PR’s #1 Success Secret Part 2

Success Thumb Up SignHaving worked as a journalist and as an editor, I can tell you that facts and information do not sell a story.  When I had PR consultants or publicists call me and pitch me story ideas by reading off a list of facts and information about their clients, my response was to say thank you and promptly hang up.  Facts do not a story make.  When a publicist called me with a story that included his or her client I’d listen and if that story related to my reader’s interests, I’d really listen.  Without a narrative, I was being pitched an ad, not a possible article.

I’m not alone in that, every journalist, editor and producer looks for the same elements.  They look for a story that will interest their readers, viewers or listeners.

Let’s say for example, you’re a plastic surgeon and you have your PR company pitch the media a list of the procedures you offer.  Boring.  Anyone can do that.  Once again, you have your firm pitching an ad, a commercial, not a news story.  But, if you find a patient who is willing to speak to the media, who is having a unique procedure which can be videotaped, you now have the makings of a story.  We did that a while back and landed a spot on a national daytime talk show.

Or, say you’re a producer and have finished your new film, and want to get the word out, not only to the public, but also to distributors and possible investors for your upcoming projects.   You can have your firm send out a press release saying you’ve finished your new film and hope that the media somehow finds that compelling, Chances are 99% that they won’t.  Or you can come up with a story about the behind the scenes making of the film, create an event where you’ll show the film, or tie the film in with some foundation or charity,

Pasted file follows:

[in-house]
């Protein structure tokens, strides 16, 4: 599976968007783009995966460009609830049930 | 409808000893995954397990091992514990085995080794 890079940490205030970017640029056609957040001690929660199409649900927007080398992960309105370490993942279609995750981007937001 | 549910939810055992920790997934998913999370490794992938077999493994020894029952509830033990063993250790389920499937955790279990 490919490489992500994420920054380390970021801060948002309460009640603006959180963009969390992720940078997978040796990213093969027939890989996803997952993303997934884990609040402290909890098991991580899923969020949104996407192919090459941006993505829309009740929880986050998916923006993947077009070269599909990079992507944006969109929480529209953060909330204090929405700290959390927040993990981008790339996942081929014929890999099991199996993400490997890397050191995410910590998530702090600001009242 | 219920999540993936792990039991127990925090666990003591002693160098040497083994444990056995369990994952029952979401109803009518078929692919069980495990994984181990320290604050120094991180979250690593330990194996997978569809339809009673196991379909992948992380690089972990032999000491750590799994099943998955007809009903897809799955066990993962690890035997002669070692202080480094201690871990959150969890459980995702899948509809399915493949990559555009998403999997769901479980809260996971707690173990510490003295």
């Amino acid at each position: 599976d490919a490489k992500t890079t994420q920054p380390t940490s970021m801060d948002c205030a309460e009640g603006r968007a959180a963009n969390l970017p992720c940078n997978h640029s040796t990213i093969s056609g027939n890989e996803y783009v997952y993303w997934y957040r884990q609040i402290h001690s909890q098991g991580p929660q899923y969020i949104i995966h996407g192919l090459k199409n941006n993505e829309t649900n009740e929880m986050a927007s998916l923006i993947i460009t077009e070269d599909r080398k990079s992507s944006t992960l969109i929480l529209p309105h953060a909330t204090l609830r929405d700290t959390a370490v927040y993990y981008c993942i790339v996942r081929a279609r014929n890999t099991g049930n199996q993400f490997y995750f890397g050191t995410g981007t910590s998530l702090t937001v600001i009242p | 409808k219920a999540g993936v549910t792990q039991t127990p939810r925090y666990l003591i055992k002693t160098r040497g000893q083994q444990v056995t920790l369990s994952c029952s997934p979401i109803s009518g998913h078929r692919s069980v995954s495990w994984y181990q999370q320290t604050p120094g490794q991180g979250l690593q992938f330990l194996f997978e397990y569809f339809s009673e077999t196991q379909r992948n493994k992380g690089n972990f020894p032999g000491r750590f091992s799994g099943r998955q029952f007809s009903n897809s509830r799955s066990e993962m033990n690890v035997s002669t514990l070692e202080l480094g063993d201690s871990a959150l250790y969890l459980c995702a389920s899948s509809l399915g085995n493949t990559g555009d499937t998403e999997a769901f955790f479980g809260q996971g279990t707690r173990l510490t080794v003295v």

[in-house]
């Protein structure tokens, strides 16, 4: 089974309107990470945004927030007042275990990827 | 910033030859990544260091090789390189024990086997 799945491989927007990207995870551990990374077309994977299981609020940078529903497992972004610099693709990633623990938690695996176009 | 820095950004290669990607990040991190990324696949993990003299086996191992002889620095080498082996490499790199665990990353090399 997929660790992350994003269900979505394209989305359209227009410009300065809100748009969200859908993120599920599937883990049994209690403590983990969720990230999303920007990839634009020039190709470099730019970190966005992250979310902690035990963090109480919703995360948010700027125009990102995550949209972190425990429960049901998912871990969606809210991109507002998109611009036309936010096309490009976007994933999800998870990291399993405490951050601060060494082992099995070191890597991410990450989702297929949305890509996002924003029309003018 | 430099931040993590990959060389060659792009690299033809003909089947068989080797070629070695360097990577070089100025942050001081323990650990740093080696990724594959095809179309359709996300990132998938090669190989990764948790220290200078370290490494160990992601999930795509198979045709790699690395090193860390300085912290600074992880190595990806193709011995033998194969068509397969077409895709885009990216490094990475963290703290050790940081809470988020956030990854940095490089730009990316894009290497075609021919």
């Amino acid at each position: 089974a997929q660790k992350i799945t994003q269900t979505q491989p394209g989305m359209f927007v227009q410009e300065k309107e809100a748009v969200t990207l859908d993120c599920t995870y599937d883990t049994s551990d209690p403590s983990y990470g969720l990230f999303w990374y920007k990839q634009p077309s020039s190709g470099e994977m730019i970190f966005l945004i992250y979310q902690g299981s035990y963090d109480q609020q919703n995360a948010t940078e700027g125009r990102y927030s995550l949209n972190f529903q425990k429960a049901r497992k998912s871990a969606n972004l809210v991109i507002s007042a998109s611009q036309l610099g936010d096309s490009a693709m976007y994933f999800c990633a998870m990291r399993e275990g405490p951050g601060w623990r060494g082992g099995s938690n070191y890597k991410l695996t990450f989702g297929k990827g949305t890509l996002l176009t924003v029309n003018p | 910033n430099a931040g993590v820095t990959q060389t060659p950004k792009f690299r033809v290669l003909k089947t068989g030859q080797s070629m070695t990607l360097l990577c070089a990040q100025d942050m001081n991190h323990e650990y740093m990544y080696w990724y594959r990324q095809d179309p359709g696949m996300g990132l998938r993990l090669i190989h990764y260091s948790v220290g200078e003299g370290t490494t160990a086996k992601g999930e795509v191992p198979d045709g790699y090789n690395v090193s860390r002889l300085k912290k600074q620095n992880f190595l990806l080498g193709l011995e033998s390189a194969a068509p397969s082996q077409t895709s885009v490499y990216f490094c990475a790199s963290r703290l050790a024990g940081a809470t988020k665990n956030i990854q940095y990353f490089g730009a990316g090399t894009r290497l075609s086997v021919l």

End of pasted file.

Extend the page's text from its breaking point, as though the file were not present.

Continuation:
Or let’s say you run a cosmetics company, again you can have your PR representative send out a release on the new products you have.  Who knows you might land some coverage, or you can get creative and come up with an actual story.  A company that we worked with sold a concealer product, we launched a campaign targeted towards the women’s and bride’s publications on women who used the concealer to cover up their tattoos.  The company found women who were willing to take before and after photos and tell their stories.   There was a story.  The media loved it.

The same is true whether you’re a video game designer, a painter, an attorney, a musician or… you get the idea.  The same is true no matter what you do.  No matter how fascinating you think what you do is- nine times out of ten, pitching what you do is not going to be enough to interest the media.  You need to come up with stories to pitch.  Sometimes they are going to feel forced, it’s not going to feel like what you do.  But your objective here isn’t to show the media a day in the life or a day at the office, the point is to give the media a good story.

I’m not suggesting that you to turn yourself inside out, be inauthentic or present yourself as something you’re not.  But I am telling you that if you want your PR campaign to be truly effective, you need to get creative, which means getting involved, which often means getting out of your comfort zone.  Work as a team with your PR firm.

Copyright © Anthony Mora 2013

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Categories: PR, Tips

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